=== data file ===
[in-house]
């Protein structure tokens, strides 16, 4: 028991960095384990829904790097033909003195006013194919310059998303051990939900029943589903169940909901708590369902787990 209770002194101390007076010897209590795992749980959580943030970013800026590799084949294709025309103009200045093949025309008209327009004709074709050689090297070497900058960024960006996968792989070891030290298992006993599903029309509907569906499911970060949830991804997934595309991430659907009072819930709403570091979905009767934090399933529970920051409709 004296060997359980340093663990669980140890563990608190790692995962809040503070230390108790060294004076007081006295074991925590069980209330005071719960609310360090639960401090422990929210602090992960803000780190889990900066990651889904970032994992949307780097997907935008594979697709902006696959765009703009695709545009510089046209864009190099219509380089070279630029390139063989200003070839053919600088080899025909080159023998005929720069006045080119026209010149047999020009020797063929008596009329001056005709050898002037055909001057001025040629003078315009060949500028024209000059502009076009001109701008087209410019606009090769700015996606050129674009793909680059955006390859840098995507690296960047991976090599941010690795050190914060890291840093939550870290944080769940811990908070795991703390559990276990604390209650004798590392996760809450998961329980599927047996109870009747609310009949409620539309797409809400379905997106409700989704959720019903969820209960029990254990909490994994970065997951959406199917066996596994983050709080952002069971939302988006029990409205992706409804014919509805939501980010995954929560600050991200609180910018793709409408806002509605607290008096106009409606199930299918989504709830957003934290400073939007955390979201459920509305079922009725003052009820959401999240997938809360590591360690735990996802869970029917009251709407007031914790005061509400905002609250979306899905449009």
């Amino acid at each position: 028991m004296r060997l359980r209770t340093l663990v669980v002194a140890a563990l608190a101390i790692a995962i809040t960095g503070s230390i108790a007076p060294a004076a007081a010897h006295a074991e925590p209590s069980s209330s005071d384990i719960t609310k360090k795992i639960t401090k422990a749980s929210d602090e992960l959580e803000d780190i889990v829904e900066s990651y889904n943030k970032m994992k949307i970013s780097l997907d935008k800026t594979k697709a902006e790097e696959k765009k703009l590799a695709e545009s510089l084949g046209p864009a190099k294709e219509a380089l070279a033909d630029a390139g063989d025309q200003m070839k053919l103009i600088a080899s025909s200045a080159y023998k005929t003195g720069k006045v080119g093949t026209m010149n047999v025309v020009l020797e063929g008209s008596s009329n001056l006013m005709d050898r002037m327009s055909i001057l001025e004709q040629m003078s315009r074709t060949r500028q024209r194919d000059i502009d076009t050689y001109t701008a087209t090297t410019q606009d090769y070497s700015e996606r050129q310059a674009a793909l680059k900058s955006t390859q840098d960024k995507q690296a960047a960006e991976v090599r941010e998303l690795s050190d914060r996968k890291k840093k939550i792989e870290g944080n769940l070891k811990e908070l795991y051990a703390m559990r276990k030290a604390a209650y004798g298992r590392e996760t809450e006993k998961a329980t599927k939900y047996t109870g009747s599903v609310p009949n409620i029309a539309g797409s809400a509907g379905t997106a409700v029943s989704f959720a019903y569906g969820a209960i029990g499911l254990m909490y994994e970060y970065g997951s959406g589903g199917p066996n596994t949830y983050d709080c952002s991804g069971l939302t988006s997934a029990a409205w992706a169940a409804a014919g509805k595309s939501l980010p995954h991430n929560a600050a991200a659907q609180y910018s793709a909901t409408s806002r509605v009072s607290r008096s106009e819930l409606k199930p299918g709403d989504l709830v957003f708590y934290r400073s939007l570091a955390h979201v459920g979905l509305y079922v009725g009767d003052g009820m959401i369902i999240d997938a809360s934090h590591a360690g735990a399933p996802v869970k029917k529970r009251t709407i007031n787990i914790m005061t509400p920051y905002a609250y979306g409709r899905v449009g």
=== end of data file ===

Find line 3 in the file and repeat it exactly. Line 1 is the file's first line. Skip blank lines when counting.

């Amino acid at each position: 028991m004296r060997l359980r209770t340093l663990v669980v002194a140890a563990l608190a101390i790692a995962i809040t960095g503070s230390i108790a007076p060294a004076a007081a010897h006295a074991e925590p209590s069980s209330s005071d384990i719960t609310k360090k795992i639960t401090k422990a749980s929210d602090e992960l959580e803000d780190i889990v829904e900066s990651y889904n943030k970032m994992k949307i970013s780097l997907d935008k800026t594979k697709a902006e790097e696959k765009k703009l590799a695709e545009s510089l084949g046209p864009a190099k294709e219509a380089l070279a033909d630029a390139g063989d025309q200003m070839k053919l103009i600088a080899s025909s200045a080159y023998k005929t003195g720069k006045v080119g093949t026209m010149n047999v025309v020009l020797e063929g008209s008596s009329n001056l006013m005709d050898r002037m327009s055909i001057l001025e004709q040629m003078s315009r074709t060949r500028q024209r194919d000059i502009d076009t050689y001109t701008a087209t090297t410019q606009d090769y070497s700015e996606r050129q310059a674009a793909l680059k900058s955006t390859q840098d960024k995507q690296a960047a960006e991976v090599r941010e998303l690795s050190d914060r996968k890291k840093k939550i792989e870290g944080n769940l070891k811990e908070l795991y051990a703390m559990r276990k030290a604390a209650y004798g298992r590392e996760t809450e006993k998961a329980t599927k939900y047996t109870g009747s599903v609310p009949n409620i029309a539309g797409s809400a509907g379905t997106a409700v029943s989704f959720a019903y569906g969820a209960i029990g499911l254990m909490y994994e970060y970065g997951s959406g589903g199917p066996n596994t949830y983050d709080c952002s991804g069971l939302t988006s997934a029990a409205w992706a169940a409804a014919g509805k595309s939501l980010p995954h991430n929560a600050a991200a659907q609180y910018s793709a909901t409408s806002r509605v009072s607290r008096s106009e819930l409606k199930p299918g709403d989504l709830v957003f708590y934290r400073s939007l570091a955390h979201v459920g979905l509305y079922v009725g009767d003052g009820m959401i369902i999240d997938a809360s934090h590591a360690g735990a399933p996802v869970k029917k529970r009251t709407i007031n787990i914790m005061t509400p920051y905002a609250y979306g409709r899905v449009g």